Saturday, December 10, 2011

Celebrating 'Light'

                                 (bharani deepam in my puja room, courtesy my MIL)

Praying to god is a part of our culture and each one of us have our own special way of connecting with god. I am  not very ritualistic and conveniently tweak some of our traditions and rituals, but placing flowers to god and lighting the silver lamp in my pooja alcove has a meditative effect on me . The glowing golden filters  of the diya  further accentuated by the fragrance of the sambrani dhoop or incense sends me into a trance. Truly sublime!! 

If just one diya can give immense joy and peace, imagine the amount of joy and peace when rows of such lighted  agal vilakkus(terracotta lamps) can give.

This tamil month of Karthigai( mid nov- Mid Dec), Tamil homes celebrate Karthigai deepam on the full moon day, an ancient festival. It is also considered as the extension of  Deepavali and in some homes people double the number of lamps every day from the day of Deepavali and conclude with a number of lamps on the day of Karthigai Deepam. Rows of agal vilakku (clay diyas, not electric ones) arranged in the  pooja room, threshold of living room, kitchen, even wash rooms,  alcove, on the compound walls, on window sills is a sight to behold making the whole place dreamlike. It cannot get surreal than this.

Many legends are associated with this festival, which I have already written  in detail here and here.  

A scientific astrologer Dr. Pazhinathan stated  in TV, that in  ancient times, when there was no electricity and darkness fell early during the winter months, the  scholars had informed the people to light the lamps so that it would serve as street light  for way farers. But people being people did not heed to the scholars. They in turn told the King and he immediately proclaimed it as a festival and ordered all people to light diyas on their front yards and back yards.  This also doubled as a street light.

The clay diyas brought during this time also adds to the potters kitty, who do brisk business during the time of deepavali and now.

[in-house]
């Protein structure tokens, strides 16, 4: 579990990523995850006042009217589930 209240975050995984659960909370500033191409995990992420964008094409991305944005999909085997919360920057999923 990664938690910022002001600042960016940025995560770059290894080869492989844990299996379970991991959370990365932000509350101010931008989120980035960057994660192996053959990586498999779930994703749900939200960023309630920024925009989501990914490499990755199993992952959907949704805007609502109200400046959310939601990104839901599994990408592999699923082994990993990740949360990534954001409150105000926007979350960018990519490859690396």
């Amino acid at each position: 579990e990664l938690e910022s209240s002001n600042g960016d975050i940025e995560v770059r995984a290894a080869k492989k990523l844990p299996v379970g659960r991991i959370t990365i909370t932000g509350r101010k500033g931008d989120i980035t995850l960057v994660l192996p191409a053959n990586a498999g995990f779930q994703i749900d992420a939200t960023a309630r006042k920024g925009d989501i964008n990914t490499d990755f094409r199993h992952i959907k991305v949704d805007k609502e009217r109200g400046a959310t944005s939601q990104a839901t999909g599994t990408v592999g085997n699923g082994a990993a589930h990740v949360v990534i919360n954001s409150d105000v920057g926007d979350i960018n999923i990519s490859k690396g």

( a pottery stall set up at a corporate campus as part of their celebration)

What ever be the reason - spiritual, mythological or scientific or the argument that it is not relevant for today's times, It does not deter me from holding on to such traditions and customs. If anything, it only anchors me from the rigours of life and helps me to pass on our cultural baton to the gen next. I enjoy those special days called festivals.


  1. watttaaaaapitteee..waaattaaapiteeee....pori urundai pathi onnumay sollaiaye :(

  2. Such a pretty traditional rangoli , did you make it?
    How we have never ending celebrations, one after another. Soon it would be pongal. Have fun and enjoy life.

  3. simple and heartfelt, we feel the same where ever we may be

  4. This is simple and sweet. Very nice arrangements indeed. Thanks for sharing it with readers.

  5. Traditions are a nice anchor in a much changing world. Karthigai Deepam had another connotation in those days - we were allowed to fire a few crackers, which was a soothing balm on post Diwali blues.

    Trust Gilsu to demand pori urundai.

  6. @gils - you did'nt get? How sad? here and here padinga(4th para) pori urundai will roll out.Now :)

    @ rama - kolam courtesy-MIL, thank you:)

    @ SSStoryteller - glad you feel the same :)

    @ gardenerat60 - my pleasure, thank you :)

    @ ramesh - yes, i remember my mom also telling me to reserve some crackers for karthigai. Thank you:)

  7. I also lighted diyas and celebrated Karthikagai deepam , a first time for me. Our karthigai masam is was in Oct-Nov,around diwali.

  8. oh, so double karthigai for you. that's nice :)